A Journey of Self-Discovery and Self-Initiation
What is identity and how is it that we are socially defined by this one word? This term is so much more complex than the simple idea people give to it, the idea that identity is what makes us who we are. Individuals are made of what makes them themselves, nothing else. Our values, ideas, and beliefs make us who we are. Certain factors that also make a person who they are usually include their families, cultures, and people that they associate with. To try to centralize someone’s identity is impossible because no one has just one thing that makes them who they are. Creating one’s identity is a continuous labyrinth of ideas, likes, dislikes, and other factors that somehow end at one person and affect their whole character. Having read Dreams From My Father: A Story of Race and Inheritance by Barack Obama over the summer, I found out how he formed his true identity through the knowledge he gained of the different events and episodes of his life. Some people find out who they are at a very young age, but for others it becomes a constant struggle to find out the true person that they are; and even after finding it, it isn’t easy to sustain. Your true identity is something that can never be taken from you; it is yours and yours alone. Barack’s story is not unlike mine, yet he has had to go through a lot more than I did, but we all have our own path and our own obstacles to overcome. Other things that aid in finding your identity are the places you grew up in and the people in them because they factor in your social being and sense of community. A community is generally defined as a group of people of similar background who have the same issues and view life in the same way. These people in neighborhoods, towns, states, and other countries that make up small communities are very important and are never really forgotten because they are the people we identify ourselves with. Barack Obama discusses how identity is formed and sustained through different accounts in his life in his memoir. He also explains how his sense of community was lost because he was constantly bouncing from location to location. Identity is formed by self-analysis and sustained by the confidence in one self’s unique, inner characteristics, values, and thoughts. A community is defined as people working together towards a common goal, and is therefore valued for support and growth for the group receives as a whole. Defining who you are is probably one of the most difficult things anyone will ever have to do. Identity itself can change throughout your life due to many different factors just as Barack Obama has shown in his novel. An individual’s identity begins to form from the moment of their birth and progressively changes throughout the course of their life. Early on in Barack’s life, he defined his identity through the things that were inherently given to him, his social economic class, physical traits, and gender. As a child he did not think his race to be a factor in his identity as he recognized the fact “that my father looked nothing like the people around me—that he was black as pitch, my mother white as milk—barely registered in my mind” (10). However, as the years went by Obama began to look at the things that were given to him, as well as visible to the outside world. He became conscious of his family life and stated “I would not have know at the time, for I was too young to realize that I was supposed to have a live-in father, just as I was too young to know that I needed a race” (27). Learning this lesson, took Obama some time to process and fully understand. He acknowledged that he was different and accepted it on the basis that he knew his race was not the only thing that formed his identity. Obama recognized that the definition of identity went way beyond the physical, and rather dealt with the internal characteristics that formed his ideas and beliefs. Barack was born into a family that was not...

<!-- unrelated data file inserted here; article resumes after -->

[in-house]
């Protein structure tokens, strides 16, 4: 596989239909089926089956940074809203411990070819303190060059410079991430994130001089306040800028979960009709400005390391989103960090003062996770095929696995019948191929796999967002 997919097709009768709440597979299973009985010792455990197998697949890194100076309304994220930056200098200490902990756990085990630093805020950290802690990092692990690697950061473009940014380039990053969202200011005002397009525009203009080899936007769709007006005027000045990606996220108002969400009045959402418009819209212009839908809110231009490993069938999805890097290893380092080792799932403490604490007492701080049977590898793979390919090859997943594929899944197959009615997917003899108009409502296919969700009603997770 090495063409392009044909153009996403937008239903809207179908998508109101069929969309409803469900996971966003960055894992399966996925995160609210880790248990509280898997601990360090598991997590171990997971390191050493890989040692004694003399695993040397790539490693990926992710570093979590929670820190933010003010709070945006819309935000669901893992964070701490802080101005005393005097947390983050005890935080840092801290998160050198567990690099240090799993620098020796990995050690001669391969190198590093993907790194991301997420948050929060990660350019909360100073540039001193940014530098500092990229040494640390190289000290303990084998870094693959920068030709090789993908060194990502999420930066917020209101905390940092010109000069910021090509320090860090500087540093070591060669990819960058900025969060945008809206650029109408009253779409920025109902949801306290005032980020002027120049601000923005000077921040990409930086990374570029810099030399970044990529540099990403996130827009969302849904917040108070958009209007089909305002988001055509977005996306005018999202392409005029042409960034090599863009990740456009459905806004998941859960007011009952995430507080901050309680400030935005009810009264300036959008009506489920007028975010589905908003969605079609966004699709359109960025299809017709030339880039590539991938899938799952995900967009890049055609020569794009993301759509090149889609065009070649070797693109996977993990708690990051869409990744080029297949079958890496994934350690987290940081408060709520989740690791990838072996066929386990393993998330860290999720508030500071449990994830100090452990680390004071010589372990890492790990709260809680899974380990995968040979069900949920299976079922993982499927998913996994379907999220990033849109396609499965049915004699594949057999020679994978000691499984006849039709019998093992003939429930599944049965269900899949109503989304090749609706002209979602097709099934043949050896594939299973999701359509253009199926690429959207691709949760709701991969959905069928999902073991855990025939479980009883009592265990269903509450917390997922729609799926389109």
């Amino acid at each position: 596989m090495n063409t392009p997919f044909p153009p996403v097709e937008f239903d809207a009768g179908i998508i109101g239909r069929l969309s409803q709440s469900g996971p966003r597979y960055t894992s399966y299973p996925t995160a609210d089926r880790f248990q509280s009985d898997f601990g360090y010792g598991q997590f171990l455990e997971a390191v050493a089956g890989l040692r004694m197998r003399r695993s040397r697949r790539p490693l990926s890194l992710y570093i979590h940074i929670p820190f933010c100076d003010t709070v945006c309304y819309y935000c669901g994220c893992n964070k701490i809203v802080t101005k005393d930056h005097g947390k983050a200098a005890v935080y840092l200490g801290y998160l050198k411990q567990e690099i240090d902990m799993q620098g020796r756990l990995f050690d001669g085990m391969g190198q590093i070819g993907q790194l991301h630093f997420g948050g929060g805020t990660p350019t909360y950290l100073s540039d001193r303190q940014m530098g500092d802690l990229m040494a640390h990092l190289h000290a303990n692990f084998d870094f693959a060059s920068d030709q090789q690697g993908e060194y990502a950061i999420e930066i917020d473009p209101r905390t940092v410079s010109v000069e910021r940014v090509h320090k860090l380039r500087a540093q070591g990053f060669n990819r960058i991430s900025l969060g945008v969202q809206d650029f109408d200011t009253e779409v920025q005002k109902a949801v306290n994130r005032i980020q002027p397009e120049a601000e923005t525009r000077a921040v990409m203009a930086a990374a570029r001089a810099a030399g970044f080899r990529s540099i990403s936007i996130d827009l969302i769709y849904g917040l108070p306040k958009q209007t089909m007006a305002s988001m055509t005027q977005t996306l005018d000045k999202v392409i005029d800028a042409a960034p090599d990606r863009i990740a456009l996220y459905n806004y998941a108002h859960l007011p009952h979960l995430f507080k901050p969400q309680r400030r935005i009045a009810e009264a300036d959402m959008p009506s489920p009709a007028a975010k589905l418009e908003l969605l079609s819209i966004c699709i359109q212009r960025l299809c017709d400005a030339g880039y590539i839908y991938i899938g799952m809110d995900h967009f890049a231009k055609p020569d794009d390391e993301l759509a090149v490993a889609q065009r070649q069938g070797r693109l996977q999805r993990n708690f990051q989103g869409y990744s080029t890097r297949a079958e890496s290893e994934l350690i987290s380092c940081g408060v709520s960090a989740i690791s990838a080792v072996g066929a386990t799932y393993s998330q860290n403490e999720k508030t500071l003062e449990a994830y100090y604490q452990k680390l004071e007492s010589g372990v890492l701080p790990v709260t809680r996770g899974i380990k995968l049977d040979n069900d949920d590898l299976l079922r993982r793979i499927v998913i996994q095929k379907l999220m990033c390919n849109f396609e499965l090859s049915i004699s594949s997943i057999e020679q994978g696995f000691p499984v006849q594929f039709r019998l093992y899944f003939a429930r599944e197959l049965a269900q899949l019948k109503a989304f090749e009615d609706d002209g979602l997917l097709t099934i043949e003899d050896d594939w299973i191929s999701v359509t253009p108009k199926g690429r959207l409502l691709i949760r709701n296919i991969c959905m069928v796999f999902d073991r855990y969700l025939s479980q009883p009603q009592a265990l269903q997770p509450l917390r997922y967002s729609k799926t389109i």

Cited: Obama, Barack. Dreams of My Father. Rev, ed. New York: Three Rivers Press, 2004. Print.
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